Reports of domestic violence increased in March in many cities around the country as the coronavirus pandemic spread, according to law enforcement officials — raising concerns about families’ safety as they isolate at home.
Of the 22 law enforcement agencies across the United States that responded to NBC News’ request for data on domestic violence calls, 18 departments said they had seen a rise in March, NBC News reports. Houston police received about 300 more domestic violence calls in March than they did in February, a roughly 20 percent increase. Charlotte-Mecklenburg, North Carolina, police fielded 517 additional calls about domestic violence in March compared to the same month last year, an 18 percent jump, while Phoenix police received nearly 200 more calls, an increase of nearly 6 percent.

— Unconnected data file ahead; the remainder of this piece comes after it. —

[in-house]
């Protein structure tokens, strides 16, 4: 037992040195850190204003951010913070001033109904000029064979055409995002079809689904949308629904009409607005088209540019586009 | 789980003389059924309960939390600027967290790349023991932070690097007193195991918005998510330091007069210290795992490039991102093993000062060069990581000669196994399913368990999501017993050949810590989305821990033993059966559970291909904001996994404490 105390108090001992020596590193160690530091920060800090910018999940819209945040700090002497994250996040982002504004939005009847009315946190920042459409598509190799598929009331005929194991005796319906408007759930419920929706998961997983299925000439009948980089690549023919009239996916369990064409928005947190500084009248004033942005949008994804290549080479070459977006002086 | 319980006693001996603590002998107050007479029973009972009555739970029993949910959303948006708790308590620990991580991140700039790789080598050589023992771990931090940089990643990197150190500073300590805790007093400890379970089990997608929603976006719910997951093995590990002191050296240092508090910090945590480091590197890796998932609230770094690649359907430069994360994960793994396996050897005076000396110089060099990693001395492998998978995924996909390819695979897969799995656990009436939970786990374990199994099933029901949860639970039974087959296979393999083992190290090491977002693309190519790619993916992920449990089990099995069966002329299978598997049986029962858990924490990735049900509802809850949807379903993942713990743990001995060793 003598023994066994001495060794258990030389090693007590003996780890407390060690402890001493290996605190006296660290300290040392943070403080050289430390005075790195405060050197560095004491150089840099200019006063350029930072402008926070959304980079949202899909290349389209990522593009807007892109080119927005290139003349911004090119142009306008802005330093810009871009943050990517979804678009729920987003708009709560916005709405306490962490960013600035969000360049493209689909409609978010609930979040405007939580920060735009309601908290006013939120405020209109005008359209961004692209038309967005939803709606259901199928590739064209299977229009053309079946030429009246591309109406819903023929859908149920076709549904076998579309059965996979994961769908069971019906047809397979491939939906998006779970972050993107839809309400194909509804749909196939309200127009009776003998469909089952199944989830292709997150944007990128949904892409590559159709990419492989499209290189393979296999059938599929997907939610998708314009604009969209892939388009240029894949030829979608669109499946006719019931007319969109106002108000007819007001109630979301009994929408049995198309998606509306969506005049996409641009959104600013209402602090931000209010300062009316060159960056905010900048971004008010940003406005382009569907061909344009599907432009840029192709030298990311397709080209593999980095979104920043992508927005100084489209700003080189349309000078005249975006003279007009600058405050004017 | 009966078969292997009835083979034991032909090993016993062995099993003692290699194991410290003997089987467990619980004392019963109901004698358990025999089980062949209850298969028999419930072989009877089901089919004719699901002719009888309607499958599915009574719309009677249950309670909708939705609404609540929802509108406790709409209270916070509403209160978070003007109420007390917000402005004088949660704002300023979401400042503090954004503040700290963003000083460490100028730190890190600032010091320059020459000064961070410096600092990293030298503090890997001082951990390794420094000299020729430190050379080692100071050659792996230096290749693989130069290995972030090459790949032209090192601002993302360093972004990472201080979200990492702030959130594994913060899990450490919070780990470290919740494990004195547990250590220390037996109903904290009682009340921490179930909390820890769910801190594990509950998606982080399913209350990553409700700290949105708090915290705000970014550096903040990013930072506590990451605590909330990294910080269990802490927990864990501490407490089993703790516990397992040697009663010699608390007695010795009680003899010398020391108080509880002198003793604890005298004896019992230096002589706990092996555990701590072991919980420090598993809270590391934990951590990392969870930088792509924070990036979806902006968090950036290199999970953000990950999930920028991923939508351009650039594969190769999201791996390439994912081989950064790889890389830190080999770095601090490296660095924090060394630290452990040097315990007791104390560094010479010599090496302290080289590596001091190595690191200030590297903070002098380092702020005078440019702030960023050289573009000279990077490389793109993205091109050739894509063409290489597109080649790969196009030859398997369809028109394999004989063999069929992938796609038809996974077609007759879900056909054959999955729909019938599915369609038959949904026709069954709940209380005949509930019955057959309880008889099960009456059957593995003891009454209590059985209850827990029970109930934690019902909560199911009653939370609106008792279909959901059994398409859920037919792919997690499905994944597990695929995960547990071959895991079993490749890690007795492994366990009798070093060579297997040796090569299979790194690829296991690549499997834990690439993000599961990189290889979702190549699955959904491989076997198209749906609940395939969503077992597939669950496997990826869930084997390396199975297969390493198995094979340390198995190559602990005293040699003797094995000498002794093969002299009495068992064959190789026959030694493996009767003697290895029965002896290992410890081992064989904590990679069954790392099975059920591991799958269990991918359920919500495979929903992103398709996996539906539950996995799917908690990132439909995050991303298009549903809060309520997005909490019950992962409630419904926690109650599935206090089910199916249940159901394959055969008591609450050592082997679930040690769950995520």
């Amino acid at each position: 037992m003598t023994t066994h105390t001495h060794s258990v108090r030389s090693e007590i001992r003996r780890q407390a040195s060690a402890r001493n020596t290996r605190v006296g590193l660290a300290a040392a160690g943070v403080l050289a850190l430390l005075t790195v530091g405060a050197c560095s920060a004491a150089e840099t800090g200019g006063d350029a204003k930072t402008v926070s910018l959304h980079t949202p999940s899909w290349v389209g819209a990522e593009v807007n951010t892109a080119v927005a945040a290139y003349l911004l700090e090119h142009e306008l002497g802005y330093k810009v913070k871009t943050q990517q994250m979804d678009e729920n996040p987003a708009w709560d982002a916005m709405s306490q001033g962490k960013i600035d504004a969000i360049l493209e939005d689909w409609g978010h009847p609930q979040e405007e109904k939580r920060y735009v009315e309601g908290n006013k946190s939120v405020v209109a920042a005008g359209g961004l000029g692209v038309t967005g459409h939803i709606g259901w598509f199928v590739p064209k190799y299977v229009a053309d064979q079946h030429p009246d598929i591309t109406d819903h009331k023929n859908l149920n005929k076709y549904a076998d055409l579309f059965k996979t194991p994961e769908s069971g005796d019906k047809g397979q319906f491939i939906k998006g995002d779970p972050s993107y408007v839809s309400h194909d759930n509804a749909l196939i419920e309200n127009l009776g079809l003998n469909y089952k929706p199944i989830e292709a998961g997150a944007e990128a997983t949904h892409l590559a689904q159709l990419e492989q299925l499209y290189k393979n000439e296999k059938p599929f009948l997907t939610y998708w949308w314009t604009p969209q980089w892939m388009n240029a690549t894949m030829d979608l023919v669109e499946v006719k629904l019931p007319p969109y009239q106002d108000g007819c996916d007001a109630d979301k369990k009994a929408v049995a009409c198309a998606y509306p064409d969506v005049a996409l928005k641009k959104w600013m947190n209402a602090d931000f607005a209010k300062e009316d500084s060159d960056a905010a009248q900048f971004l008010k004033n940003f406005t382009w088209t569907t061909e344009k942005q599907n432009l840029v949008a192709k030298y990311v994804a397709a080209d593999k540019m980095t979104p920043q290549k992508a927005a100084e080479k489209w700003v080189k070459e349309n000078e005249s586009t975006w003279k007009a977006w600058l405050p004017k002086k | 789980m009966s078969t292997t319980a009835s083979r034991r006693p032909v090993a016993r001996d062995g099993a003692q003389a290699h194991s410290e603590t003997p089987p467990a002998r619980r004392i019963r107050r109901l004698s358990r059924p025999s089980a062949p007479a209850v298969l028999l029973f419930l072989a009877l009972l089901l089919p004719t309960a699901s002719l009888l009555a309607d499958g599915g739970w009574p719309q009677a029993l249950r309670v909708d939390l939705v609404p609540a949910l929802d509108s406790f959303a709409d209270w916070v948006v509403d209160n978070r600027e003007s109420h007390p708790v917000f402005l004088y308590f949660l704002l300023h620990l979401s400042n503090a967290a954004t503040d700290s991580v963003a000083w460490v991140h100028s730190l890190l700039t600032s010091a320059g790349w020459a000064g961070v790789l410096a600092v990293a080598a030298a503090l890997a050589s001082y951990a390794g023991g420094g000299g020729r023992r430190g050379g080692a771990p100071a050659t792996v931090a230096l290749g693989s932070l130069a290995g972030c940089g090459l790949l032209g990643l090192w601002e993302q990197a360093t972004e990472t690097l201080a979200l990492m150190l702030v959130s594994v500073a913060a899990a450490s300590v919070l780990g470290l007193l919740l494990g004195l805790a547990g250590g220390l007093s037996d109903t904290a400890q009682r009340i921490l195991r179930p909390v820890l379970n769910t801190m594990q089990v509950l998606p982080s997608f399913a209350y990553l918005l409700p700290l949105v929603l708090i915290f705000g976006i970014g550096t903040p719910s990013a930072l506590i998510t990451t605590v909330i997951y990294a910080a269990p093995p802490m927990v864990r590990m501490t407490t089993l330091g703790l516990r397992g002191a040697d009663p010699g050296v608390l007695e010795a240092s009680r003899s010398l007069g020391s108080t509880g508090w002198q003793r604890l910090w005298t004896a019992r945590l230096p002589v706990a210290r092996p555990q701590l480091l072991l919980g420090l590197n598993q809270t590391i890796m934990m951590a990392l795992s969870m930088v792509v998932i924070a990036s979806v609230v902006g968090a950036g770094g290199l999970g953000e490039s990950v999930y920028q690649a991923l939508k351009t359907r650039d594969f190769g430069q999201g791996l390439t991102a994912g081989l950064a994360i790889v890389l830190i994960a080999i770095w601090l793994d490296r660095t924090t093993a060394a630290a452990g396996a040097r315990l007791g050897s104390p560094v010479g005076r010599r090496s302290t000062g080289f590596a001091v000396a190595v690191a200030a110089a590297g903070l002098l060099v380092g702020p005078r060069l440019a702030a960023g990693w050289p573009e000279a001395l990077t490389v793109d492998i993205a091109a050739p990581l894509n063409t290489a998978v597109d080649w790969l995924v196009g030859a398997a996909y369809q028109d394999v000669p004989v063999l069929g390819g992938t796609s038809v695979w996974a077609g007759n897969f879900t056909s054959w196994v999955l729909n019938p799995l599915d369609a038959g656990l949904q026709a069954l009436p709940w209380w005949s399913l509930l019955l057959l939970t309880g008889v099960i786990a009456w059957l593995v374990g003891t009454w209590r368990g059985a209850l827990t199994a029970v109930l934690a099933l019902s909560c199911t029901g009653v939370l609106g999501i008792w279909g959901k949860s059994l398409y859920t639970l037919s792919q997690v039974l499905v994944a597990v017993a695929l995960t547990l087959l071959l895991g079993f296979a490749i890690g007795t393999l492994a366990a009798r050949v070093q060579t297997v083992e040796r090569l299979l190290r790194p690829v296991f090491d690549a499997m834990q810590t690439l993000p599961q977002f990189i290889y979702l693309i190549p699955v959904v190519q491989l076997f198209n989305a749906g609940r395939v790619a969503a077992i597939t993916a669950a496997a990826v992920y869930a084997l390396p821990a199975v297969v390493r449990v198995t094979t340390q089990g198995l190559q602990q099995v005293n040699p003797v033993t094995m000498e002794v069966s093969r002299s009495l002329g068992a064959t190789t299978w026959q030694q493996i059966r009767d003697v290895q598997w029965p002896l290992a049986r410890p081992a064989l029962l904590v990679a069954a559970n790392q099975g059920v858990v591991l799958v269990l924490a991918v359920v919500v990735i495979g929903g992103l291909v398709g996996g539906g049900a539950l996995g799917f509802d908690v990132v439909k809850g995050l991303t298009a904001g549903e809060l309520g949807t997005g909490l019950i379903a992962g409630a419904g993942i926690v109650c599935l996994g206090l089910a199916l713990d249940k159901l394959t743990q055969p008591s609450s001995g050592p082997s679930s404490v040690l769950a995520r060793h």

“The financial stress alone creates a ticking time bomb for some families with a history of domestic violence,” said Steve Mueller, sheriff of Cherokee County, South Carolina, which saw a 35 percent increase in cases in March compared to February. “Unfortunately many of these domestic violence cases occur in front of children and often the children become victims of abuse and assault, as well.”
Full coverage of the COVID-19 outbreak and how it impacts you
The rise in reports of domestic violence incidents comes as shelters for abuse victims scramble to find ways to stay open. Many regularly operate near capacity and sometimes turn to local hotels to house families when they run out of space, which gets expensive quickly. Several nonprofit shelters said they’ve canceled or postponed fundraisers because of stay-at-home orders, blowing six-figure holes in their annual budgets.